Radisson Martinique on Broadway
For over 100 years, The Hotel Martinique has elegantly reflected the rich history of its vibrant and dynamic location. The hotel was designed by Henry Hardenbergh, who also designed the Waldorf Astoria, the Plaza Hotel, and the Dakota Apartments on Central Park. When designing the Hotel Martinique, Hardenbergh used his signature elements: heavily detailed by light-colored masonry, a chamfered corner and tiled mansard roof. The Hotel Martinique’s vast lobby also featured an awe-inspiring mosaic-tile floor and an 18-story spiral staircase, both of which are still very much intact today. According to a period newspaper article in 1910, the French Renaissance style of the exterior that carried into the major rooms reflected the Apollo Gallery in the Louvre.
In 1916, department store magnate, Rodman Wanamaker, sponsored a luncheon at the Hotel Martinique, bringing together 35 prominent golf professionals and leaders of the game, which laid the groundwork to form the PGA. The formal birth of The Professional Golfers Association of America came nearly three months later on April 10, 1916 at the Hotel Martinique. Board members of the PGA continue to hold meetings at the Martinique to this day.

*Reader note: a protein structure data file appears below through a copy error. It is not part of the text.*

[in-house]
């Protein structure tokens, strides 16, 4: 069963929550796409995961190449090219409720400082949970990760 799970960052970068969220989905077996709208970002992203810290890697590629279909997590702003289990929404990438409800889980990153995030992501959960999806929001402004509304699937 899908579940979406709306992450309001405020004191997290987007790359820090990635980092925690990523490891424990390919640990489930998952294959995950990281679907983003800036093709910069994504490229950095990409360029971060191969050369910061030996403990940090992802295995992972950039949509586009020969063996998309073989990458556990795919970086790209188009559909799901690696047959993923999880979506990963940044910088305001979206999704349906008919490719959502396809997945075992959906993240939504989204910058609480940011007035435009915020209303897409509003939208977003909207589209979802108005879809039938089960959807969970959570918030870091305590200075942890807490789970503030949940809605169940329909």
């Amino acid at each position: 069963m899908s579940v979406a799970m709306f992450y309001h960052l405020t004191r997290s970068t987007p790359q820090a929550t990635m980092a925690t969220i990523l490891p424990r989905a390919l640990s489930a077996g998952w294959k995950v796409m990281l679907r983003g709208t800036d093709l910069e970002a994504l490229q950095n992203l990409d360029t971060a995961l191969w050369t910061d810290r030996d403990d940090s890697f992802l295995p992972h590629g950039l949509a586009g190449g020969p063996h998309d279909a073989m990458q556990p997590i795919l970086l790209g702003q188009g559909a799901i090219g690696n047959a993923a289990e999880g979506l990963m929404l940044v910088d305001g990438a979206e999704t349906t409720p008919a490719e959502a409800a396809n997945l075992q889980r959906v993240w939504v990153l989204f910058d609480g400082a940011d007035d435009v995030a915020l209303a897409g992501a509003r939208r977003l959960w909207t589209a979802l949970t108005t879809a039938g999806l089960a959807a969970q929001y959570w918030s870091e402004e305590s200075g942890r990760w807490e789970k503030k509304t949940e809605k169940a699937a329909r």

As the Hotel Martinique and its surroundings continued to flourish, it attracted many permanent guests including Job E. Hedges, former Deputy Attorney General for the State of New York.
Just as it was in 1896, the Hotel is set in a stunning Beaux Arts building, in the heart of Midtown Manhattan. Still amidst the excitement, it is just steps away from the Empire State Building, Madison Square Garden, Pennsylvania Station, Macy's – Herald Square Flagship Store, and the Art Galleries and Restaurants in nearby Chelsea.
With 533 well-appointed guestrooms and suites, the Hotel underwent an extensive restoration in 2009, and eagerly awaits the addition of Le Petite Poulet, the new French Bistro. This will add a third restaurant to the Hotel, which serves both guests and the surrounding business community.
Interesting Fact: "Human Fly" Harry F. Young had been hired to climb the Hotel Martinique to promote a silent movie, "Safety Last." On March 5, 1923, a huge crowd, including Mrs. Young, assembled to watch this breathtaking spectacle. Young, wearing a placard saying “Safety Last” promoting the film, lost his grip and sadly fell nine stories to his death.
49 West 32 St
New York, NY 10001
Historic Hotels of America toll-free reservations number (800) 678-8946
Turn of the Century, 1896 ~ 1913
For over 100 years, The Hotel Martinique has elegantly reflected the rich history of its vibrant and dynamic location. The hotel was designed by Henry Hardenbergh, who also designed the Waldorf Astoria, the Plaza Hotel, and the Dakota Apartments on Central Park.